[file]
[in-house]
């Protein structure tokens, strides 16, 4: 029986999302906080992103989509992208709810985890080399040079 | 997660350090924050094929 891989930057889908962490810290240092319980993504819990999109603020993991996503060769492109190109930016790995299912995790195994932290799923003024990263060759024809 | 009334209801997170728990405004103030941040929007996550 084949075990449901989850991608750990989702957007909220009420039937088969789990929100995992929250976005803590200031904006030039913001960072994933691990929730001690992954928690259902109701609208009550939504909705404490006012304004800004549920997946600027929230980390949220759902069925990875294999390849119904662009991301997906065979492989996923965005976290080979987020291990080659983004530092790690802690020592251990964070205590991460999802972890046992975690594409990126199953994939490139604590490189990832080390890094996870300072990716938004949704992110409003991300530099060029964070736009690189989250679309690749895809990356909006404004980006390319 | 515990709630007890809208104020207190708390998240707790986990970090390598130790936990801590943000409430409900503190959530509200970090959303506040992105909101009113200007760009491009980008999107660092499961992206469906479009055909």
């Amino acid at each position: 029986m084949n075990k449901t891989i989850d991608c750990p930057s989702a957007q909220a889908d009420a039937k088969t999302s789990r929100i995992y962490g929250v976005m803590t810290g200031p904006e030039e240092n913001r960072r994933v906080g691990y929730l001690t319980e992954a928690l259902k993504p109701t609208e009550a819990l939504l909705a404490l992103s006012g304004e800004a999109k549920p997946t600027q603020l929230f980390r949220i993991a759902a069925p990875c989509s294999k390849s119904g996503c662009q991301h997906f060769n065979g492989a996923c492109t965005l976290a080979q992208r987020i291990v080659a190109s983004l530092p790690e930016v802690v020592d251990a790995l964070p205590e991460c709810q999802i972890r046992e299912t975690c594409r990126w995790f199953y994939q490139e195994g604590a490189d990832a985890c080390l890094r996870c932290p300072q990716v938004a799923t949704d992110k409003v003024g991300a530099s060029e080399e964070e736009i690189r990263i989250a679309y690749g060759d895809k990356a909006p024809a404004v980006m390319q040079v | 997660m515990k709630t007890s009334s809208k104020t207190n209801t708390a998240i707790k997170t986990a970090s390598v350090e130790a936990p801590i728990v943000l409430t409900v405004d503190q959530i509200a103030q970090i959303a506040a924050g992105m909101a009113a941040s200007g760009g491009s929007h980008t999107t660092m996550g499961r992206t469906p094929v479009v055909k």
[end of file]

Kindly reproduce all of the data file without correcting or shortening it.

[in-house]
């Protein structure tokens, strides 16, 4: 029986999302906080992103989509992208709810985890080399040079 | 997660350090924050094929 891989930057889908962490810290240092319980993504819990999109603020993991996503060769492109190109930016790995299912995790195994932290799923003024990263060759024809 | 009334209801997170728990405004103030941040929007996550 084949075990449901989850991608750990989702957007909220009420039937088969789990929100995992929250976005803590200031904006030039913001960072994933691990929730001690992954928690259902109701609208009550939504909705404490006012304004800004549920997946600027929230980390949220759902069925990875294999390849119904662009991301997906065979492989996923965005976290080979987020291990080659983004530092790690802690020592251990964070205590991460999802972890046992975690594409990126199953994939490139604590490189990832080390890094996870300072990716938004949704992110409003991300530099060029964070736009690189989250679309690749895809990356909006404004980006390319 | 515990709630007890809208104020207190708390998240707790986990970090390598130790936990801590943000409430409900503190959530509200970090959303506040992105909101009113200007760009491009980008999107660092499961992206469906479009055909």
């Amino acid at each position: 029986m084949n075990k449901t891989i989850d991608c750990p930057s989702a957007q909220a889908d009420a039937k088969t999302s789990r929100i995992y962490g929250v976005m803590t810290g200031p904006e030039e240092n913001r960072r994933v906080g691990y929730l001690t319980e992954a928690l259902k993504p109701t609208e009550a819990l939504l909705a404490l992103s006012g304004e800004a999109k549920p997946t600027q603020l929230f980390r949220i993991a759902a069925p990875c989509s294999k390849s119904g996503c662009q991301h997906f060769n065979g492989a996923c492109t965005l976290a080979q992208r987020i291990v080659a190109s983004l530092p790690e930016v802690v020592d251990a790995l964070p205590e991460c709810q999802i972890r046992e299912t975690c594409r990126w995790f199953y994939q490139e195994g604590a490189d990832a985890c080390l890094r996870c932290p300072q990716v938004a799923t949704d992110k409003v003024g991300a530099s060029e080399e964070e736009i690189r990263i989250a679309y690749g060759d895809k990356a909006p024809a404004v980006m390319q040079v | 997660m515990k709630t007890s009334s809208k104020t207190n209801t708390a998240i707790k997170t986990a970090s390598v350090e130790a936990p801590i728990v943000l409430t409900v405004d503190q959530i509200a103030q970090i959303a506040a924050g992105m909101a009113a941040s200007g760009g491009s929007h980008t999107t660092m996550g499961r992206t469906p094929v479009v055909k």